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Top Rank's Mikaela Mayer tests positive for COVID-19, is out of boxing's return to ESPN on Tuesday

Kevin Iole
·Combat columnist
·3-min read
LAS VEGAS, NEVADA - JUNE 15:  Super featherweight boxer Mikaela Mayer (C) poses with referee Russell Mora and her trainer Al Mitchell after her unanimous-decision victory over Lizbeth Crespo at MGM Grand Garden Arena on June 15, 2019 in Las Vegas, Nevada.  (Photo by Steve Marcus/Getty Images)
Mikaela Mayer, a 2016 U.S. Olympian, announced on social media Sunday that she tested positive for Covid-19 and is off of Tuesday's Top Rank card on ESPN in Las Vegas. (Photo by Steve Marcus/Getty Images)

LAS VEGAS — Mikaela Mayer, the unbeaten 2016 U.S. Olympian, announced Sunday on social media that she is off of Top Rank’s show Tuesday that represents the return to boxing because she tested positive for Covid-19.

Mayer said in a post on Instagram that she tested positive on Saturday when she arrived at the MGM for her fight against Helen Joseph that was scheduled for the first card Top Rank has staged since the heavyweight title bout between Tyson Fury and Deontay Wilder on Feb. 22.

According to Top Rank’s protocol for fights during the pandemic that it developed with the Nevada Athletic Commission, fighters are tested upon arrival and then quarantined in their rooms until they get the result. When Mayer learned of the positive test, she was isolated.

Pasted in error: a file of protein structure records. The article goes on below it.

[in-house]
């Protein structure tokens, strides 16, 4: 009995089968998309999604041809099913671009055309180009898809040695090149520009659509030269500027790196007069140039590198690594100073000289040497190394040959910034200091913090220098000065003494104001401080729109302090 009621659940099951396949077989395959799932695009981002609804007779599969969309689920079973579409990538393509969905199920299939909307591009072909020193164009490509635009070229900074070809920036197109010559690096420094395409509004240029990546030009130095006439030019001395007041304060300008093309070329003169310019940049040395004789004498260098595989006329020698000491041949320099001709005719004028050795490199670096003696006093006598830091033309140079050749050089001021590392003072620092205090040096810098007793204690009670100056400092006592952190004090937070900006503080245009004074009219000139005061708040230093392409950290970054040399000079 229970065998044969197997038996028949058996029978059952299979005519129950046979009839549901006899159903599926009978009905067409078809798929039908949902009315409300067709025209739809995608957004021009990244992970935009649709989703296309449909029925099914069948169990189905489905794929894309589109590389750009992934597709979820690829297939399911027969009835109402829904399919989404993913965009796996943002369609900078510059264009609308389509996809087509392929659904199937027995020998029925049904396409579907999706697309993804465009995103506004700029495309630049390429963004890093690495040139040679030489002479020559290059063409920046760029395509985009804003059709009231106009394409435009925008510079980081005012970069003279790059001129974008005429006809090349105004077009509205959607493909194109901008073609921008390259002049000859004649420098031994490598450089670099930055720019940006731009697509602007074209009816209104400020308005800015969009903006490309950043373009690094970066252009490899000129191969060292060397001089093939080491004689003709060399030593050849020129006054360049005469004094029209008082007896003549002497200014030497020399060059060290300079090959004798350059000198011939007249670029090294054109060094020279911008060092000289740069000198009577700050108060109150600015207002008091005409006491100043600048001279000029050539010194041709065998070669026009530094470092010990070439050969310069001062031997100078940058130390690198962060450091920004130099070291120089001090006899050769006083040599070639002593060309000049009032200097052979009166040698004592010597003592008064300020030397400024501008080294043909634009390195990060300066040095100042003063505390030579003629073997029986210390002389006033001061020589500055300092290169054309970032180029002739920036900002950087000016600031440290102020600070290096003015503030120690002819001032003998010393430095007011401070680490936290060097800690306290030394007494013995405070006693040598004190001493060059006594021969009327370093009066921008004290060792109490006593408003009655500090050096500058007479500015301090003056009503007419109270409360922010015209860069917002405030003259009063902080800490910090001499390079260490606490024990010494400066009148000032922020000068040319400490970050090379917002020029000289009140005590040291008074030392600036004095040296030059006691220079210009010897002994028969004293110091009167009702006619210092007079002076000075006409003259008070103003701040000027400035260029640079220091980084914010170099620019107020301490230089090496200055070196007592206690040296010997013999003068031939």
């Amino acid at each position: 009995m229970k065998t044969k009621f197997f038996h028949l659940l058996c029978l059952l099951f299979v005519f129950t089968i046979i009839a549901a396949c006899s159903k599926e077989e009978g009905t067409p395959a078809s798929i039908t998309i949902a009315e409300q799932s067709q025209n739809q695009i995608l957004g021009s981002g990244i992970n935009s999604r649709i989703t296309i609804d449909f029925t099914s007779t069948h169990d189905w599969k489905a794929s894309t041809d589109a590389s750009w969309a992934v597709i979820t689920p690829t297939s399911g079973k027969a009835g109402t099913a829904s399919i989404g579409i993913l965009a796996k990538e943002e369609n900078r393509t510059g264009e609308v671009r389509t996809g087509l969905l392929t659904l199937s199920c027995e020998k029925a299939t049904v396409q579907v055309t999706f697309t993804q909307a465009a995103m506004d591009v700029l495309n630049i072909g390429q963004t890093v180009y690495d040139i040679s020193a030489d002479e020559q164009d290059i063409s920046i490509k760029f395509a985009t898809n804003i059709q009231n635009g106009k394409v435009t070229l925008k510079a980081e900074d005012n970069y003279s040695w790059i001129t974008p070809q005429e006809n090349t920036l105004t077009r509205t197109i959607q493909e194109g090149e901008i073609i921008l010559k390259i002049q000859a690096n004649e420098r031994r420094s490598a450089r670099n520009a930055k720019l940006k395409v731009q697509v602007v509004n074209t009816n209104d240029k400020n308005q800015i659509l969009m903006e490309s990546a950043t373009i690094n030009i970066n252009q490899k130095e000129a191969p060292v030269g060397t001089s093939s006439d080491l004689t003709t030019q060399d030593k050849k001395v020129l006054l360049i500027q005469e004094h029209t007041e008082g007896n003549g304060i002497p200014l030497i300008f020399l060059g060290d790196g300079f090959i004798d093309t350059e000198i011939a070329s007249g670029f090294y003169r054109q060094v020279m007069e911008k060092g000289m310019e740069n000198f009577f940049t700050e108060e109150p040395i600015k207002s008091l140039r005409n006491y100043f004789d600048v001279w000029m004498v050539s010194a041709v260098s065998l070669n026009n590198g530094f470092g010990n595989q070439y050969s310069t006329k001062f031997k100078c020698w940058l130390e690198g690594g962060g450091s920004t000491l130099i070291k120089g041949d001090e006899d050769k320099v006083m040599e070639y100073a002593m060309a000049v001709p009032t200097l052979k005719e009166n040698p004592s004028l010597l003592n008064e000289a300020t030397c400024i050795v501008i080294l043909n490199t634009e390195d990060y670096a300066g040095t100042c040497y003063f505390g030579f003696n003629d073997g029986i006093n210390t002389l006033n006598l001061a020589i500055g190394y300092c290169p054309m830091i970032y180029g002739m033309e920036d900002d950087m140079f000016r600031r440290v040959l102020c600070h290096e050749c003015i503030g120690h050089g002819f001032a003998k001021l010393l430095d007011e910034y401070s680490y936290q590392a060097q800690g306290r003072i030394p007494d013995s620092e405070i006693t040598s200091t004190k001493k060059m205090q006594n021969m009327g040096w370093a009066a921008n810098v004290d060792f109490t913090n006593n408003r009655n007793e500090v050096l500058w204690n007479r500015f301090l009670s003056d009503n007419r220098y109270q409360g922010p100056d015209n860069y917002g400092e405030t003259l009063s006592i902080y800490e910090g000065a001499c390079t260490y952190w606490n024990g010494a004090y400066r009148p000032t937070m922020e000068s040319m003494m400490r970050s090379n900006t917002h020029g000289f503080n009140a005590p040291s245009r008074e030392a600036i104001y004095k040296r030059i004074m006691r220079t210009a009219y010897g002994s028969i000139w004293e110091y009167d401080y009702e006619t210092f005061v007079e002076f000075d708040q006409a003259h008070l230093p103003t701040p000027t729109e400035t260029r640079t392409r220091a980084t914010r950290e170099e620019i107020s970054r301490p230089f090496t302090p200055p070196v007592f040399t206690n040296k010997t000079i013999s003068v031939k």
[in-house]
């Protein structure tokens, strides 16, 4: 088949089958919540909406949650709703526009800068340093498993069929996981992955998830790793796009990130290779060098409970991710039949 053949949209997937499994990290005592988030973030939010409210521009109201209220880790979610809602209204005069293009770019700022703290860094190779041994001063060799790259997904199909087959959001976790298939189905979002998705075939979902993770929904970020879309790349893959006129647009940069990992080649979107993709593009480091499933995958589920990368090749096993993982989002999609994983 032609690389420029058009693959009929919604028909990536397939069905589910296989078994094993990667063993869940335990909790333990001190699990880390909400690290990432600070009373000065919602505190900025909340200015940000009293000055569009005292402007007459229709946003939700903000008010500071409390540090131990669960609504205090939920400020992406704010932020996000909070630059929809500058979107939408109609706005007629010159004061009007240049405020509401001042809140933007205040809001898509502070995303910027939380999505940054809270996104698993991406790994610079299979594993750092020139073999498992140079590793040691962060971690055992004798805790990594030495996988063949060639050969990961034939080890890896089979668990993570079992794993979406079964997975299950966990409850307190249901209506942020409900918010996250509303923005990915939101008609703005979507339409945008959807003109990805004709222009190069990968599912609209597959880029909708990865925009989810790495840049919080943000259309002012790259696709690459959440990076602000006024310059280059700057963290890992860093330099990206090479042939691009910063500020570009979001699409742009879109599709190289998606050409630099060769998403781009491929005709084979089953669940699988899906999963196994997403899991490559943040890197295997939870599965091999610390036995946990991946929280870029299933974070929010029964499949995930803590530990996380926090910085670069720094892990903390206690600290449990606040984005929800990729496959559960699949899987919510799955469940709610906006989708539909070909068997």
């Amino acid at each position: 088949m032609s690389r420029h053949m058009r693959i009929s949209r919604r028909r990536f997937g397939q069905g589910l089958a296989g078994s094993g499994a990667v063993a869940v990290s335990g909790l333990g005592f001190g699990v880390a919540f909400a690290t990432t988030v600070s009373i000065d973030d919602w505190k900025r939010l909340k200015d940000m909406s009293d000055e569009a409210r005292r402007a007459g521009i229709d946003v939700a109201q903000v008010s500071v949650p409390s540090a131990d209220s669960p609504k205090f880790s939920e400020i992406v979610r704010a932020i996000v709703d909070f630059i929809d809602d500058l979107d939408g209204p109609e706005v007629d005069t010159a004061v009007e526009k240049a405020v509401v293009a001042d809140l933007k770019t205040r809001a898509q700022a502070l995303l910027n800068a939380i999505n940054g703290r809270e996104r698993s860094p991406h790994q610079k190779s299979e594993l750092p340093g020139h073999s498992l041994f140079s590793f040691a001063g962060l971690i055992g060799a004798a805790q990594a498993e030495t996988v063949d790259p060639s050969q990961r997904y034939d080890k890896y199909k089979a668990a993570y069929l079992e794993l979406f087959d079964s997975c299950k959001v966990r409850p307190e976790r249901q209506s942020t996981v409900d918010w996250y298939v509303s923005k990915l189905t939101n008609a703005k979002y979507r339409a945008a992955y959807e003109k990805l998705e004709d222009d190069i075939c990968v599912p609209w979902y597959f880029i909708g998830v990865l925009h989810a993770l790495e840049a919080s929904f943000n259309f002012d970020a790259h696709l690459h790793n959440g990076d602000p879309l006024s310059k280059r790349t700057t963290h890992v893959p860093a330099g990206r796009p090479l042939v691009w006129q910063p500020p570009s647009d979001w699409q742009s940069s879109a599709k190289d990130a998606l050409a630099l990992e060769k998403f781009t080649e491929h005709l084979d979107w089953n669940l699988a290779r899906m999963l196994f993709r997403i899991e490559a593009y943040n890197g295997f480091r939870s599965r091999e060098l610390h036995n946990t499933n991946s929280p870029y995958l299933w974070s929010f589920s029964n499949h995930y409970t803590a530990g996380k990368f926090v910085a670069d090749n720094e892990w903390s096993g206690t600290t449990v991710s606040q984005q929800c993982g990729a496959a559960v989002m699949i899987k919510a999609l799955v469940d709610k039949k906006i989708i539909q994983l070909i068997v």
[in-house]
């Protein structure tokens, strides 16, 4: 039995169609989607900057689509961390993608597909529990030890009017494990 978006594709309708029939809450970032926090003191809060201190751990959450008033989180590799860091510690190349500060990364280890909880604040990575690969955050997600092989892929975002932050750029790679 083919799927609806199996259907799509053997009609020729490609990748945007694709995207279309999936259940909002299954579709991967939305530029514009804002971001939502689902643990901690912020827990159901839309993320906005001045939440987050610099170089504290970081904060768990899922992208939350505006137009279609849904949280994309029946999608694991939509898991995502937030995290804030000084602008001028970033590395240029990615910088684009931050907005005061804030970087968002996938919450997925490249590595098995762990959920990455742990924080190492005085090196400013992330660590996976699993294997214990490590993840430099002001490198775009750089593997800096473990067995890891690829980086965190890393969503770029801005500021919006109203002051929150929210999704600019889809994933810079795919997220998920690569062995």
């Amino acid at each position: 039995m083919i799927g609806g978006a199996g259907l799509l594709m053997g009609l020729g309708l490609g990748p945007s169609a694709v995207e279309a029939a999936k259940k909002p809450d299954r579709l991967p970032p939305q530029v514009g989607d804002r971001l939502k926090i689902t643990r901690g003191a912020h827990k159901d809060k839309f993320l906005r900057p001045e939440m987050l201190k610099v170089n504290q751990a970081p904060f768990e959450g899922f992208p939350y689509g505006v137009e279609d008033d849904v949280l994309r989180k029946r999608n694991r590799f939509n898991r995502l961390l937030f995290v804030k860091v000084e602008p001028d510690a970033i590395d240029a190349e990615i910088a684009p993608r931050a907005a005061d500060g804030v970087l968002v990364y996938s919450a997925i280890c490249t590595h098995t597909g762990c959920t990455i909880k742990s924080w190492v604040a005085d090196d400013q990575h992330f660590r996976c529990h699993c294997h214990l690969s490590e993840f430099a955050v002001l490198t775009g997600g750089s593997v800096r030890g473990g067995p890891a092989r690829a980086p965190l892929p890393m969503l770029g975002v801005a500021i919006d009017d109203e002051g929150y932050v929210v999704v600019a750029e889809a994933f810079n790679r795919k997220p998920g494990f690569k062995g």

Mayer last fought in Reno on Oct. 26 when she stopped Alejandra Soledad Zamora after six rounds to improve her record to 12-0 with five knockouts.

Top Rank released a statement which said:

Top Rank has a protocol playbook in place, including extensive measures in case of a positive COVID-19 test. Those policies were followed as planned. We wish Mikaela the best and look forward to seeing her in the ring very soon.

Bob Bennett, the executive director of the Nevada Athletic Commission, declined to comment specifically on Mayer’s positive test. But he expressed gratitude that the system put in place worked by catching Mayer, who was asymptomatic.

The procedures the Nevada commission implemented have also been in use at the last two UFC shows. One of the cornermen of fighter Ian Heinisch tested positive last week. He was sent home but Heinisch fought and won by first-round knockout Saturday at UFC 250 at Apex.

“I can’t make any comment on any fighter’s tests, but we worked very hard with many qualified medical people to make sure we came up with a protocol that would make it this closed event as safe as possible for all personnel involved,” Bennett said.

Al Mitchell, the 1996 U.S. Olympic coach who is one of Mayer’s coaches, said he was shocked by the positive result. He said he and head coach Kay Koroma have been around her for the last several weeks and no one else tested positive.

Mitchell said the bout was a good test for Mayer and that she took the news that she couldn’t compete hard. Mitchell said he had stayed in Mayer’s home for several days but tested negative.

“She was devastated,” Mitchell said. “She’s so down. She wanted to box so bad. This was a great opportunity for her to fight on TV with everybody watching. This was a good opponent and she wanted this fight badly. She’s really down, but we think she’ll be back boxing in July. I don’t think it’s going to have an impact on her in the long-term, but it hurts her a lot now. None of us can understand it because we’re all fine and we were all around her.”

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